Woman sobs as she describes poisoning of her dog during first day of Portage trial

February 6, 2019

Ali Reigstad sobbed as she recalled the moment her dog, Gander, had its first seizure after eating meat laced with rat poison.

She wiped her eyes as she described watching her golden retriever lose control of its bladder and shake in bed, its eyes dilated.

She and Tim Rittmeyer, whom she had dated for nearly 10 years since they were in high school, took the dog they shared to the vet for multiple emergency visits. Gander was euthanized two days later.

“He just laid there,” she said, recalling Gander’s final moments.

Reigstad spoke about the death of her dog nearly four years ago in Arlington during the first day of a jury trial Tuesday for Trent L. Hebel, 30, of Poynette, who is charged with felony stalking and fatally poisoning his ex-girlfriend’s dog on May 1, 2015.

Reigstad told the jury she broke off her previous relationship with Rittmeyer in January 2015, and they agreed Rittmeyer would keep Gander, but Reigstad could visit. Upon breaking up with Rittmeyer, Reigstad dated Hebel for three months. She said she broke up with him on April 26, 2015.

Reigstad said while she and Hebel were dating, he became jealous of the dog and Rittmeyer. She told Hebel the only reason she still talked to her former boyfriend was because of her dog.

From the witness stand Tuesday, Rittmeyer said he found two plastic containers with meat and rat poison outside his house while mowing his lawn. He contacted Hebel to ask if he left the poisoned meat out for Gander to find. Rittmeyer said Hebel told him he had better things to do.

Rittmeyer said he called Reigstad over to check on Gander’s condition.

“He was lethargic,” Rittmeyer said. “He could barely stand; he could barely walk.”

In his opening statements, Madison defense attorney Jonas Bednarek didn’t dispute that the dog had been poisoned. However, he questioned how a critical piece of evidence against Hebel, a Tupperware container with fingerprints on it that supposedly tied Hebel to the crime, had accidentally been discarded at an Iowa crime lab.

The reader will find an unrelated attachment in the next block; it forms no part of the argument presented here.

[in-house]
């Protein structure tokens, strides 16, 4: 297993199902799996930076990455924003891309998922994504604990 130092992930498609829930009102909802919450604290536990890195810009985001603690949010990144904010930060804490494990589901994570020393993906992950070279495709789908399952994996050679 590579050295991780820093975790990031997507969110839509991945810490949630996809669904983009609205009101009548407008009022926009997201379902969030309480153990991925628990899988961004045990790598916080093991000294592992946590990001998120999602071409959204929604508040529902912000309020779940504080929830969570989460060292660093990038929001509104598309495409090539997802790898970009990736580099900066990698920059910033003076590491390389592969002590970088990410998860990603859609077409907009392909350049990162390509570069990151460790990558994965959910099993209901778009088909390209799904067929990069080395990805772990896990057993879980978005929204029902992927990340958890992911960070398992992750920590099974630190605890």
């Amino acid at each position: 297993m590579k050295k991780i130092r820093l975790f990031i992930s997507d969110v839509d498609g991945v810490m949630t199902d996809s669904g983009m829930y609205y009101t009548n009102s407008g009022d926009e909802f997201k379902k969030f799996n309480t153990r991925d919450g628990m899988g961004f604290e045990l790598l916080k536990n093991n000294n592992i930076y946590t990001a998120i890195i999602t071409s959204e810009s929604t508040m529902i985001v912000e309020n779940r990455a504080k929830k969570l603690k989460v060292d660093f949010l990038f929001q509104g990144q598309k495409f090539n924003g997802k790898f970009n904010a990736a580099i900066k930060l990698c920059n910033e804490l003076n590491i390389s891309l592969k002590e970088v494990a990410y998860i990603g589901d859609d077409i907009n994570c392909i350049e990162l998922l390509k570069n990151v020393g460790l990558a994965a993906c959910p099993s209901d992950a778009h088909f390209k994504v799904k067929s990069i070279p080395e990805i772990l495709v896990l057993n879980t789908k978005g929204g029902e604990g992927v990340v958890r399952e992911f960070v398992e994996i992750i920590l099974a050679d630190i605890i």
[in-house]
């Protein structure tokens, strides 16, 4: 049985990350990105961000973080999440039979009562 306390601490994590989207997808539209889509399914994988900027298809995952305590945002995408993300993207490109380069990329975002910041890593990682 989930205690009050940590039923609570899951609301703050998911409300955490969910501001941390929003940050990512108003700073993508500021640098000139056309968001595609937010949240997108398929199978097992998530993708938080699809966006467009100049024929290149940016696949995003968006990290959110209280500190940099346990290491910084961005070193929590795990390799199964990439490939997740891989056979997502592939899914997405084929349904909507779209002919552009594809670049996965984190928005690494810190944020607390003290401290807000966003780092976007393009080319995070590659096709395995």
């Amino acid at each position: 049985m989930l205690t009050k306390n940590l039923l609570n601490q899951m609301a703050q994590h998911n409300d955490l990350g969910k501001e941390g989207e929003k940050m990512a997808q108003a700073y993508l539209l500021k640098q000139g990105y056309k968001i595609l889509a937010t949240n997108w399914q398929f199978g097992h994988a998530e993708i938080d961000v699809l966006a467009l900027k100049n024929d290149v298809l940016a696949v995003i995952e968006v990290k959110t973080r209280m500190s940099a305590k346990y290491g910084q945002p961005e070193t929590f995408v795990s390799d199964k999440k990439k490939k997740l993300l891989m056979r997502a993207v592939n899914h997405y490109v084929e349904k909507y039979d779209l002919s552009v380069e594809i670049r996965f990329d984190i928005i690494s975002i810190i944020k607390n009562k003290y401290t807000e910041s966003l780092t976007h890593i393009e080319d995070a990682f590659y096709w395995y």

“This case is absolutely about poison,” Bednarek said in his opening statements.

He said the state intended to poison jurors’ minds against Hebel.

“The one piece of evidence they had that had Mr. Hebel’s fingerprints on it, they tossed it in the garbage,” Bednarek said.

He said investigators jumped to accuse Hebel without examining a number of alternatives.

Columbia County Assistant District Attorney Crystal Long told the jury she would bring in expert witnesses to testify that Hebel was responsible for causing the dog’s death.

Long said Hebel sent text messages to the dog’s owners that led them to believe he was responsible and fear for their safety. She added that a medical expert who conducted an autopsy on the deceased dog found indications of poison.

Bednarek asked Rittmeyer whether he suspected his father’s ex-girlfriend might have played a role in Gander’s death. Rittmeyer said he initially suspected that because she and his dad had been fighting, but he then began to suspect Hebel instead.

Bednarek said Reigstad’s phone records showed she and Hebel continued to communicate from April 27 until April 30, after she said she had broken up with him.

The trial is scheduled to continue Wednesday and Thursday.

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